Moving NetworkManager config files to ~


14/10/03: Added a quick/simple fix.
14/02/02: Updated "Run it after after wakeup from suspend" to make it work in Trusty Tahr.
14/01/07: Updated the "...wakeup from suspend" part.

The NetworkManager in Ubuntu stores its Wifi and VPN configuration files outside the home folder under /etc/NetworkManager (at least if you did not uncheck "Available to All Users"). Plus the passphrases within them are stored in cleartext.
That's not what you expect if you have home folder encryption turned on.

The quick and simple fix

There is a minor downside to this: If you have a multi-user system you need to set up the Wifi connection for every user individually.

  1. Open the NetworkManager in the top left:
    NetworkManager open dialog
  2. Click on Edit connections:
    NetworkManager edit connections
  3. Select the first Wifi connection of which you want to protect the password: NetworkManager edit wifi connection
  4. Select General and uncheck All users may connect to this network: NetworkManager edit wifi connection
  5. Click Save and repeat for all relevant Wifi connections.

The long and hackish fix

I leave this here since it could serve as a starting point for implementing a multi-user-friendly way of protecting Wifi passwords. I would change to following to save the NetworkManager files in a encrypted directory in which all users can read. If you like, ask in the comment section and I will elaborate a bit more.

Caution:
- The following steps are meant for single user systems with enabled home folder encryption.
- A Ubuntu developer pointed out that this workaround might introduce a security whole when an attacker has access to your running system.

Content
1. Make folder, copy/link content
2. Write a NetworkManager restart program
3. Make it autostart after login
4. Run it after after wakeup from suspend

Make folder, copy/link content

Since moving the whole NetworkManager folder does not seem to work, so we only move the relevant subfolders:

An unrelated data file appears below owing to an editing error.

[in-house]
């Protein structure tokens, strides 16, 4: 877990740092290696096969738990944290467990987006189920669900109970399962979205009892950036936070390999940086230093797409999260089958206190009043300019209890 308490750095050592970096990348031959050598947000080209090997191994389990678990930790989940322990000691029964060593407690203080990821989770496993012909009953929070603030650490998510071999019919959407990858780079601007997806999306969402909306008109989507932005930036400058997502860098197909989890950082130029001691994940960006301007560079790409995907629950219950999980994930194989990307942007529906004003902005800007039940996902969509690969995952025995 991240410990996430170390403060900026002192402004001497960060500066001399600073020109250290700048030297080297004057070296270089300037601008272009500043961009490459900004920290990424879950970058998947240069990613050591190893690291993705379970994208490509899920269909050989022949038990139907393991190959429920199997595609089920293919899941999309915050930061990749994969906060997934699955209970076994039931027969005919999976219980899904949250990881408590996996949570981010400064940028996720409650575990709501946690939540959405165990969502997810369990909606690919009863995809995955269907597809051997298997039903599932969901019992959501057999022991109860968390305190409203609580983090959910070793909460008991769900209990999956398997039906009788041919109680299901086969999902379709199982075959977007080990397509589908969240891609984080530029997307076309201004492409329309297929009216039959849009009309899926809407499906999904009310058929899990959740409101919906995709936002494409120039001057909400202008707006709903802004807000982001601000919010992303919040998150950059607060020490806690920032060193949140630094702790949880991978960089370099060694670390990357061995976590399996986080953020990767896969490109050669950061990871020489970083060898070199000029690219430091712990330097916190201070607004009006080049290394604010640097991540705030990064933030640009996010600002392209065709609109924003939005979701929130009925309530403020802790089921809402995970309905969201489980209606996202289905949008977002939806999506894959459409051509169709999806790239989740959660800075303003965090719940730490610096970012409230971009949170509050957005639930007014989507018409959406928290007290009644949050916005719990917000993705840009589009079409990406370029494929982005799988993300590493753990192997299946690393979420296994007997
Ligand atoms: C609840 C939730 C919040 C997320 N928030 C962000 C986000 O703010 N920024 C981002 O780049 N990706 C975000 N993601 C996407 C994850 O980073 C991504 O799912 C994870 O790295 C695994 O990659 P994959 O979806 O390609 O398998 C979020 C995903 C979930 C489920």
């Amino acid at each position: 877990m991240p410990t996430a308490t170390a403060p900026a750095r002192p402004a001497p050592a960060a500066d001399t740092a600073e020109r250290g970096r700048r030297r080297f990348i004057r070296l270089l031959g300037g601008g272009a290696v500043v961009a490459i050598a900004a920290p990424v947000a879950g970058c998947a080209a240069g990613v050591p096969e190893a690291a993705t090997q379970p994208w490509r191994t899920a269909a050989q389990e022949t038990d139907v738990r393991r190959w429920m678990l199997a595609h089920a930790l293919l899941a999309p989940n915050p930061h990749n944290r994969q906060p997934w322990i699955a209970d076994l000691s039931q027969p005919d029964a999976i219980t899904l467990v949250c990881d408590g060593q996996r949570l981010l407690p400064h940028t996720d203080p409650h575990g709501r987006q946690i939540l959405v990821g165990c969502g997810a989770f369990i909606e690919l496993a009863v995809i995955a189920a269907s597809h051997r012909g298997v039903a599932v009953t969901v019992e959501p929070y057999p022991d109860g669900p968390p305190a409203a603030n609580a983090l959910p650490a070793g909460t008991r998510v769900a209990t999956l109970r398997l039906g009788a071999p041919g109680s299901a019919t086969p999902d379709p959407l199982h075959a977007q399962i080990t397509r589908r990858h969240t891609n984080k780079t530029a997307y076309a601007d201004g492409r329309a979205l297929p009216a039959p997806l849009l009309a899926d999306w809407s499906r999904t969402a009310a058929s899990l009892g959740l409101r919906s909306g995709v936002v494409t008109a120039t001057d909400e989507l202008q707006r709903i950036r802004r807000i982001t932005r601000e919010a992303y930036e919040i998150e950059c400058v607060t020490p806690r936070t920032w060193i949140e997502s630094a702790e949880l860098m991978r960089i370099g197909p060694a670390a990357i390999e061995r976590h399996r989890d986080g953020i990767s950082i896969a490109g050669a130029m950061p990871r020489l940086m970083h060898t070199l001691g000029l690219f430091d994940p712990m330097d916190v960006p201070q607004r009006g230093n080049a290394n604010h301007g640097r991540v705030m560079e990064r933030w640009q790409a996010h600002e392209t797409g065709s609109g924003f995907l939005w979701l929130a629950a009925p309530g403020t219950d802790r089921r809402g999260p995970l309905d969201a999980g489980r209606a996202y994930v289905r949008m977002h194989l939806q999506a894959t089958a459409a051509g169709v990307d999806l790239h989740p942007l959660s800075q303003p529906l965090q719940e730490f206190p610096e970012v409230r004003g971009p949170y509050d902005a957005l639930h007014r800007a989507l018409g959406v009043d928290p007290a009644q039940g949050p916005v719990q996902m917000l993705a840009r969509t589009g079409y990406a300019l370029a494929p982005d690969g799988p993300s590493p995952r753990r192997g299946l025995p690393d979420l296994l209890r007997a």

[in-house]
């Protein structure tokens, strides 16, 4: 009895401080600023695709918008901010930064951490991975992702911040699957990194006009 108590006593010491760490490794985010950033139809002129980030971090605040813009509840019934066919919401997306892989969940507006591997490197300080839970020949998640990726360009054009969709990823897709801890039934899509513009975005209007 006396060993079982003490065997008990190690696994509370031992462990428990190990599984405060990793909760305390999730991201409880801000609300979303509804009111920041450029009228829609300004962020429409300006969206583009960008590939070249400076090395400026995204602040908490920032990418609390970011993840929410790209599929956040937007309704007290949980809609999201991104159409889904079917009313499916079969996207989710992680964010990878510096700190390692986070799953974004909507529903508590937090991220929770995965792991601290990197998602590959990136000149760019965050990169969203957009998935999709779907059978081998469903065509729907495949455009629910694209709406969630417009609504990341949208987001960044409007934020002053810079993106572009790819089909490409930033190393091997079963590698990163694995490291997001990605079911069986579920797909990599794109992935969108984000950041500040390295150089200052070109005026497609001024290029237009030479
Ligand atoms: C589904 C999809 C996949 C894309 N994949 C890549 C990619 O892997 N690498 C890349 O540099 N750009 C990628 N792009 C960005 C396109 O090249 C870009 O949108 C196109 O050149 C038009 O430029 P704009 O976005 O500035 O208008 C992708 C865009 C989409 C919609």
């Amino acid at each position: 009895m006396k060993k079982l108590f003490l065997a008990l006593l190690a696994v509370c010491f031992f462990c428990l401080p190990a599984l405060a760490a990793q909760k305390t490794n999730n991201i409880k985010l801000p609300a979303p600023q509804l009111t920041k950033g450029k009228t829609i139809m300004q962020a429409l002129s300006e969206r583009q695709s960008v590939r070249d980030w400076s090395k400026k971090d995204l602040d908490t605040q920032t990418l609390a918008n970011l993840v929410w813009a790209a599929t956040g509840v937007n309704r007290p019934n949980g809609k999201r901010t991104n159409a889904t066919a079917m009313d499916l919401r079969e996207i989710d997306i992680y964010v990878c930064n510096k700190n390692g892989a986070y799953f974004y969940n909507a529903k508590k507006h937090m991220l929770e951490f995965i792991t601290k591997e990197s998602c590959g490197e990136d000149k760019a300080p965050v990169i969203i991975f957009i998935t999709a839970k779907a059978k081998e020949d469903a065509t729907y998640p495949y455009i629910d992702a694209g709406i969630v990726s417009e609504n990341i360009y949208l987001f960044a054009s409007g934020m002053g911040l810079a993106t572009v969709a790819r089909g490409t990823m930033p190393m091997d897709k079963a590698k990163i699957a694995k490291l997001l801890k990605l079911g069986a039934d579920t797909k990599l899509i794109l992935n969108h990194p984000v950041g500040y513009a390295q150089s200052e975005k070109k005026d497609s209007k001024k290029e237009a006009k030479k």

1. Make a folder for the files:
mkdir ~/.NetworkManager - Copy the configuration files folder:
sudo mv /etc/NetworkManager/system-connections ~/.NetworkManager/ - Symlink it:
sudo ln -s ~/.NetworkManager/system-connections/ /etc/NetworkManager/ - If you have noticed the VPN folder: it seemingly does not have to be moved since NetworkManager stores PPTP and OpenVPN config files in system-connections as well.

Write a NetworkManager restart program

To make NetworkManager aware that its config files are available again after the login/after wakeup, we need to restart it. Because only the superuser can restart NetworkManager we need to create a program in binary format so we can set the SUID bit. That way we can restart NetworkManager as a regular user.

  1. Now we create a C file:
    cd ~/.NetworkManager nano restartnetworkmanager.c
  2. Add the following and save:
    #include <stdlib.h> int main() { setuid(0); return system("sudo service network-manager restart"); }
  3. Compile:
    gcc restartnetworkmanager.c -o restartnetworkmanager
  4. Fix the owner, rights and add SUID bit:
    sudo chown root restartnetworkmanager sudo chmod u+s restartnetworkmanager
  5. Move it to your binaries folder:
    sudo mv restartnetworkmanager /usr/local/bin/

Make it autostart after login

  1. Add a autostart .desktop file:
    nano ~/.config/autostart/restartnetworkmanager.desktop
  2. Enter the following:
    [Desktop Entry] Type=Application Name=Restart NetworkManager Comment=See http://echt.guth.so/moving-networkmanager-config-files-to-home/ Exec=restartnetworkmanager

Run it after after wakeup from suspend

  1. Make a script:
    sudo nano /etc/pm/sleep.d/restart-wifi
  2. Enter the following:
    #!/bin/bash case "${1}" in
    resume|thaw) /usr/local/bin/restartnetworkmanager ;; esac
  3. Make it executable: sudo chmod +x /etc/pm/sleep.d/restart-wifi

Valuable ressources:
- askubuntu: Where does network-manager store WPA keys when “Available to All Users” is ticked?

The author

Written by Per

Free software enthusiast and transhumanist residing in Stuttgart, Germany.


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